Welcome to Martinalia.

An academic career generates material which for one reason or another does not get into print. There are public lectures and keynote addresses. Some are never intended for publication. Others are commissioned for projects which never get off the ground. There is material prepared for teaching, which may be useful to colleagues and students involved in similar courses. Some projects seem worth sharing with interested readers (if any such people exist) even though they remain unfinished, lacking the final polish needed for conventional academic publication.

The term “Martinalia” was coined by my friend Jim Sturgis.  

Geography and Governance: The Problem of Saint John (New Brunswick) 1785 - 1927

This essay was written as an attempt to explore the influence of location and political culture in New Brunswick, with particular reference to the province’s chief port and its largest city. Readers should be warned that it has developed into a book-length discussion, but still concludes that many issues must be regarded as unresolved.

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Time to retire Canada's Fathers of Confederation?


Ged Martin, December 2015

An Outsider Intrudes

The categorisation of 36 nineteenth-century politicians as Canada’s ‘Fathers of Confederation’ no longer serves any worthwhile purpose, and should be abandoned, certainly by historians.

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Geoffrey Bolton 1931-2015: A Tribute


News of the death of Geoffrey Bolton, on 4 September 2015, prompts much sadness and many reflections.

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The Cambridge Training College for Women Teachers:

the founding decade 1885-1895

The Cambridge Training College was a pioneering institution for the training of educated women to enter teaching as a profession. Founded in 1885 by Frances Buss, headmistress of North London Collegiate School and her deputy, Sophie Bryant, its first Principal was Elizabeth Phillips Hughes. Initially kept at arm's length by the University of Cambridge, which welcomed neither women nor professionalism, it was eventually recognised as an associated institution in 1949, changing its name to Hughes Hall. In the rapidly changing higher world of the 1960s and 1970s, Hughes Hall was opened to both women and men, in all fields of research and advanced studies, achieving full membership of the University as one of Cambridge's four graduate colleges in 2006. This study formed the basis of the first four chapters of the handsomely illustrated commemorative volume, Hughes Hall Cambridge 1885-2010 (London: Third Millennium International, 2011). It is republished here to focus on the founding decade of the Cambridge Training College.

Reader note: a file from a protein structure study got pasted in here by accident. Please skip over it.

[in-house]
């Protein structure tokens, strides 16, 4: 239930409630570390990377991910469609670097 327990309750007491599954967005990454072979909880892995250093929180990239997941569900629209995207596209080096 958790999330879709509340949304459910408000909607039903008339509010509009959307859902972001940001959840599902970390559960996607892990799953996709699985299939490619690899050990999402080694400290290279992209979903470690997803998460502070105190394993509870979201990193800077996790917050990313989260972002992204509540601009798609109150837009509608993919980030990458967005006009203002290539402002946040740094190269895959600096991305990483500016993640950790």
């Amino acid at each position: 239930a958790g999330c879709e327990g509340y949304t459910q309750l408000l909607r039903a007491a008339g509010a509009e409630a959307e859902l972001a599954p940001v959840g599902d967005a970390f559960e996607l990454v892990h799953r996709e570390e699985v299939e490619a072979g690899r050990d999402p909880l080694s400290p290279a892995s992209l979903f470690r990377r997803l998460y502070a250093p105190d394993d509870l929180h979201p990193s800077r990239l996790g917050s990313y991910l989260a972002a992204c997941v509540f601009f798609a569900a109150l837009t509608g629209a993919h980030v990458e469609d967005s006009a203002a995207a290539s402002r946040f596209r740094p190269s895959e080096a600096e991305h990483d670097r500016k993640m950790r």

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"Housen" -- evidence for the survival and decline of an Essex dialect plural

This essay deals with the persistence and survival in Essex of "housen" as a dialect plural for "house".

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More Havering History Cameos

This file is a continuation of the weekly local heritage columns contributed to the Romford Recorder ...

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Havering History Cameos

In 2012, I was invited to contribute to a local history column in the Romford Recorder, the weekly suburban newspaper serving the Borough of Havering, in the Essex suburbs of Greater London. Havering History Cameos collects together around 130 columns published to November 2015 in one book-length file.

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Magdalene College Cambridge in Mid-Victorian Times

Ged Martin                 August 2015

Prologue: Parnell's College

I: A Transpontine Refuge for Fallen Undergraduates?

II: Magdalene College, October 1865

III: The Magdalene Irish

IV: Endnotes

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Fredericton versus Saint John: The New Brunswick Seat of Government, 1785-1882

Ged Martin

In November 1785, Governor Thomas Carleton proclaimed that the seat of government of the recently created province of New Brunswick would be established at Fredericton, around 120 kilometres upstream from the emerging city of Saint John on the Fundy coast.

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The Essex parish of South Weald and the Doddinghurst List

Ged Martin

The Doddinghurst List was an anomalous eastward extension of the Essex parish of South Weald across the boundary between Chafford and Barstable Hundreds. Its separate existence ceased to matter around 1850, after the New Poor Law and the creation of a county constabulary made it irrelevant, and it is long forgotten.

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